Page:An Exposition of the Old and New Testament (1828) vol 6.djvu/839

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AN


EXPOSITION,


WITH


PRACTICAL OBSERVATIONS,


OF THE


FIRST EPISTLE GENERAL OF JOHN.


Completed by Mr. T. Reynolds.





THOUGH the continued tradition of the Church attests that this epistle came from St. John the apostle, yet we may obsen^e some other evidence that will confirm (or with some perhaps even outweigh) the certainty of that tradition. It should seem, that the penman was one of the apostolical college, by the sensible palpable assurance he had of the truth of the Mediator's person in his human nature ; That which rje have heard, ivhich we have seen with our eyes, which we have looked upon, and our hands have handled, of the Word of life, v. 1. He here takes notice of the evidence the Lord gave to Thomas of liis resurrection, by calling him to feel the prints of the nails and of the spear, which is recorded by John. And he must have been one of the disciples present, when the Lord came on the same day in which he arose from the dead, and shewed them his hands and his side, John 20. 20. But, that we may be assured wliich apostle this was, there is scarcely a critic or competent judge of diction, or style of argument and. spirit, but will adjudge this epistle to the writer of that gospel that bears the name of the apostle John. They wonderfully agree in the titles and characters of the Redeemer ; the Word, the Life, the Light; his- name was the word of God. Compare 1 John 1. 1. and ch. 5. 7. with John 1. 1. and Rev. 19, 13. They agree in the commendation of God's love to us, (1 John 3. 1. and ch. 4. 9. John 3. 16.) and in speak- ing of our regeneration, or being born of God ; 1 Epist. 3. 9. ch. 4. 7. and ch. 5. 1. John 3. 5, 6. Lastly, (to add no more instances, which may be easily seen in comparing this epistle with that gospel) they agree in the allusion to, or application of, that passage in that gospel, which relates (and which alone relates) the issuing of water and blood out of the Redeemer's opened side ; This is he that came by water and blood, ch. 5. 6. Thus the epistle plainly appears to flow from the same pen as that gospel did. Now I know not that the text, or the intrinsic history of any of the gospels, gives us such assurance of its writer or penman, as that ascribed to John plainly does. There (viz. ch. 21. 24.) the sacred historian thus notifies himself; This is the discifile that testijieth of these things, and wrote these things ; and we know that his testimony is true. Now who is this disciple, but he concerning whom Peter asked. What shall this man do ? And concerning whom the Lord answered. If I will that he tarry till I come, what is that to thee? v. 22. And who (in v. 20.) is described by these three characters : 1. That he is the dis- cifile whom Jesus loved ; the Lord's peculiar friend. 2. That he also leaned on his breast at su/i/ier. 3. Tliat he said unto him. Lord, who is he that betrayeth thee? As sure then as it is that that disciple was John, so sure may the church be that that gospel and this epistle came from the beloved John. The epistle is styled general, as being not inscribed to any particular church ; it is, as a circular letter, (or a visitation charge,) sent to divers churches, (some say of Parthia,) in order to confirm them in their steadfast adherence to the Lord Christ, and the sacred doctrine concernmg his person and office, against seducers ; and to instigate them to adorn that doctrine by love to God and man ; and particularly to each other, as being descended from God, united by the same Head, and travelling toward the same eternal life.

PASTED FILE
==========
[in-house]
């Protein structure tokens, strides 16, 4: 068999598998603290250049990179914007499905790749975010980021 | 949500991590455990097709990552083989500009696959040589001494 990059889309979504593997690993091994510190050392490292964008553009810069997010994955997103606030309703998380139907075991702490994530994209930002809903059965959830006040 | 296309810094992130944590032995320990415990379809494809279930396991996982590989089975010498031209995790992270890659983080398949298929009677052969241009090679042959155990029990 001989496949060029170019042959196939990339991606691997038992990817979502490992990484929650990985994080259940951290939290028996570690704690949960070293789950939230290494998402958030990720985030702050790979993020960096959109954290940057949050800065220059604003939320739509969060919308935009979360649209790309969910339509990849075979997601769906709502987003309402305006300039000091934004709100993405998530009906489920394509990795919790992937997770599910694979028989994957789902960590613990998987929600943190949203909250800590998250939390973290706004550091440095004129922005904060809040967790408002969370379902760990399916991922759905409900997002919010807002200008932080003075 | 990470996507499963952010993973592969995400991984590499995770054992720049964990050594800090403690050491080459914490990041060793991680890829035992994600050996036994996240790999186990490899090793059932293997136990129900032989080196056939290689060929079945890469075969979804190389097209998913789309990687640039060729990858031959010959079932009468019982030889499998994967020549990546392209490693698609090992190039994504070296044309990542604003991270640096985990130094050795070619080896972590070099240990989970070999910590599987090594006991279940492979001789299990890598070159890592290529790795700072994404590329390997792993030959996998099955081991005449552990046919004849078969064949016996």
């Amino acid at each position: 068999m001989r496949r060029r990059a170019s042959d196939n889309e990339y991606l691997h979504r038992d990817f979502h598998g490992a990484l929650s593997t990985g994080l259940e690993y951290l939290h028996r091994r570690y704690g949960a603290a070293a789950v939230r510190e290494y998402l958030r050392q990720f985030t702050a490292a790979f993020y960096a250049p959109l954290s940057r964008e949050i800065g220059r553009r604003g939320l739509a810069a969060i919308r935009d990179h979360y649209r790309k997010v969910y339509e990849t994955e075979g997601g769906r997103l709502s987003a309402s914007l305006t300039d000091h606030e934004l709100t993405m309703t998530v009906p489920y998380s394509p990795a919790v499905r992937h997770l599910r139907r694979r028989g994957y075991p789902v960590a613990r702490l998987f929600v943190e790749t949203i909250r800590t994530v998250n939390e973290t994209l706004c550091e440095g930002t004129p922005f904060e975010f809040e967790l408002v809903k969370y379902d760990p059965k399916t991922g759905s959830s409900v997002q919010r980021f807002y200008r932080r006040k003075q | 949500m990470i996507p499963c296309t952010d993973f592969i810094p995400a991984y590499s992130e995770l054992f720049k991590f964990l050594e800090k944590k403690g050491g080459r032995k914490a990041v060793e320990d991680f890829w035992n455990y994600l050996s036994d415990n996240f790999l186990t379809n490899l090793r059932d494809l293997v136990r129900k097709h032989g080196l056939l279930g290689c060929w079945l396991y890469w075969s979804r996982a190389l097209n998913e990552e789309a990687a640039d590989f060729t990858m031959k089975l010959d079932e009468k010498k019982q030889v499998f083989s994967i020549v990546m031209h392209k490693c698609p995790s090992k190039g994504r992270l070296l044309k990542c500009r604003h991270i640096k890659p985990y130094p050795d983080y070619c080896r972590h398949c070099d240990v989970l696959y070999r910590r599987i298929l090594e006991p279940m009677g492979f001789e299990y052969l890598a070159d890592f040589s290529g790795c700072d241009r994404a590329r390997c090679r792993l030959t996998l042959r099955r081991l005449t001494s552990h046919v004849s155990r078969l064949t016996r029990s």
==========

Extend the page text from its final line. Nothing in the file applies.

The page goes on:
I. JOHN, I.




CHAP. I.

Evidence men concerning Christ's person and excellency, V. I, 2. The knowledge thereof gives us communion with God and Christ, (v. 3.) and joy, v. 4. A description of God, V. 5. How we are thereupon to walk, v. 6. The benefit of such walking, v. 7. The way to forgiveness, v. 9. The evil of denying our sin, v. 8 . . 10.

1.THAT which was from the begin- ning:, which we have heard, which we have seen with our eyes, which we have looked upon, and our hands have handled, of the Word of hfe ; 2. (For the life was manifested, and we have seen it, and bear witness, and shew unto you that eternal life, which was with the Father, and was manifested unto us ;) 3. That which we have seen and heard declare we unto you, that ye also may have fellowship with us : and truly our fellowship is with the Father, Vol. vi.—5 N